Quote of the Day

A well adjusted person is one who makes the same mistake twice without getting nervous.

From /.


Regexp humor

Niklas Broberg told me a hilarious thing he'd seen in irc. There was a guy who had erroniously spelled the word "wrong" like this: "worong". When noting his mistake he wrote the following thing in the hope of correcting his mistake:


Wittgenstein was a genius

If people never did silly things nothing intelligent would ever get done.
--Ludwig Wittgenstein


Things said in court

Here a link to a hilarious page with quotes from court. My personal favourite:
Q: Doctor, before you performed the autopsy, did you check for a pulse?
A: No.
Q: Did you check for blood pressure?
A: No.
Q: Did you check for breathing?
A: No.
Q: So, then it is possible that the patient was alive when you began the autopsy?
A: No.
Q: How can you be so sure, Doctor?
A: Because his brain was sitting on my desk in a jar.
Q: But could the patient have still been alive nevertheless?
A: It is possible that he could have been alive and practising law somewhere.


The Insanity on Internet

Apparently there is no end to the crazy things you can find on Internet. I thought I'd seen many strange things but this page takes it to a new level.


Revenge of the Sith

I suppose I should have written about this earlier. Being in the middle of my dissertation-writing-swamp I joined up with my friends to go see Star Wars Episode III, Revenge of the Sith on its premiere. I must say the movie was spectacular and very good. But it was also a tough movie to see. As someone put it, it is really a movie about sin and turning to the dark side. Seeing Anakin's being sucked up by all the hate, anger and confusion was difficult to watch.

I should also note that I have a difficult time to watch and judge star wars movies like other movies. To me they are more like historical documents and it is difficult to have an opinion such things. (Before you think I am a total freak I should say that I do realize the these films are fiction and doesn't relate to reality whatsoever.) When the first prequel came out and turned out to be a not so good movie it really didn't matter to me. I just wanted to see what happened to the characters and what their history was. I guess you can call me a star wars fan...

I was a little disappointed with the premiere though. I thought there would be more people being dressed up and a more tense atmosphere around the whole happening. Part of the reason was because we didn't choose the geek cinema, but still it was the premiere and I would have expected more.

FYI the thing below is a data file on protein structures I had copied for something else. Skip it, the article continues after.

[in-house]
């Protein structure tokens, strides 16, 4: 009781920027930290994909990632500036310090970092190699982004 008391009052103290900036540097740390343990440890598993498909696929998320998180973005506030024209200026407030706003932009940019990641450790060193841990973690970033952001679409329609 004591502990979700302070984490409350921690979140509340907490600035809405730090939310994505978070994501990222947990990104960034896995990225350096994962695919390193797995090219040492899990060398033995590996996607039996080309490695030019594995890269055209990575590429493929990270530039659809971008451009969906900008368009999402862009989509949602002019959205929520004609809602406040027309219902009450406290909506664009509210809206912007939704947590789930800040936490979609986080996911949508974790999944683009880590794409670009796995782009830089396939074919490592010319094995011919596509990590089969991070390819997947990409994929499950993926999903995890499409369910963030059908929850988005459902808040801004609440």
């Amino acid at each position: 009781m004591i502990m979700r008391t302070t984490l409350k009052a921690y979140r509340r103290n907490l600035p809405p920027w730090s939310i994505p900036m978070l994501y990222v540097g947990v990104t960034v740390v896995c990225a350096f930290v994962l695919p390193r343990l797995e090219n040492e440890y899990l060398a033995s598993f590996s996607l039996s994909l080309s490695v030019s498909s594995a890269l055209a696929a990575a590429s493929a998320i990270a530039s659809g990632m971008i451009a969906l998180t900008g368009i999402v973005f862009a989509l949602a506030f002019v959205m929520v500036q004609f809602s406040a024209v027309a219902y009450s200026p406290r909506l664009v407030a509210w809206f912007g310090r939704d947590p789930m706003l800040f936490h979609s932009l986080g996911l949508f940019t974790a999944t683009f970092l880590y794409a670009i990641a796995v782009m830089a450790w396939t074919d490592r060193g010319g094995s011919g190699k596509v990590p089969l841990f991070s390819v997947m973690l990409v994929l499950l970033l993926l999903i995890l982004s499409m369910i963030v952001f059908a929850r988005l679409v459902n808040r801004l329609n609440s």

The real reason I started writing this entry is because of a page I saw at starwars.com listing a bunch of easter eggs which appeared in the film. I am a little disappointed with the list, I would have guessed it to be longer. Some of the stuff I noticed but I missed most of it. Lisa, my fiance managed to spot the millennium falcon though which made me a little jealous.


Boole's law of thought

I was browsing in Amazon the other day. The book "An Investigation of the Laws of Thought" by George Boole came up. This is a real classic and I was considering buying it. But was I happy to find that the whole text is available by Project Gutenberg. Now I just need to print the 328 pages...

P.S. I really like Amazon because you can really go shopping there, browsing through there product by various means. They have good recommendation lists and people can set up their own lists of favorite items. I think it works really well and I like it.


Measured my brain

I just saw this test on a friends blog. It is said to measure what kind of thinking one does. My result can be seen below. That third advice really disturbs me...

Your brain: 40% interpersonal, 60% visual, 80% verbal, and 220% mathematical!
Congratulations on being 400% smart! Actually, on my test, everyone is. The above score breaks down what kind of thinking you most enjoy
doing. A score above 100% means you use that kind of thinking more than
average, and a score below 100% means you use it less. It says nothing
about how good you are at any one, just how interested you are in each, relatively. A substantial difference in scores between two people means, conclusively, that they are different kinds of thinkers.

Matching Summary: Each of us has different tastes. Still, I offer the following advice, which I think is obvious:

  1. Don't date someone if your interpersonal percentages differ by more than 80%.
  2. Don't be friends with someone if your verbal percentages differ by more than 100%.
  3. Don't have sex with someone if their math percentage is over 200%.

My test tracked 4 variables How you compared to other people your age and gender:
free online datingfree online dating
You scored higher than 46% on interpersonal
free online datingfree online dating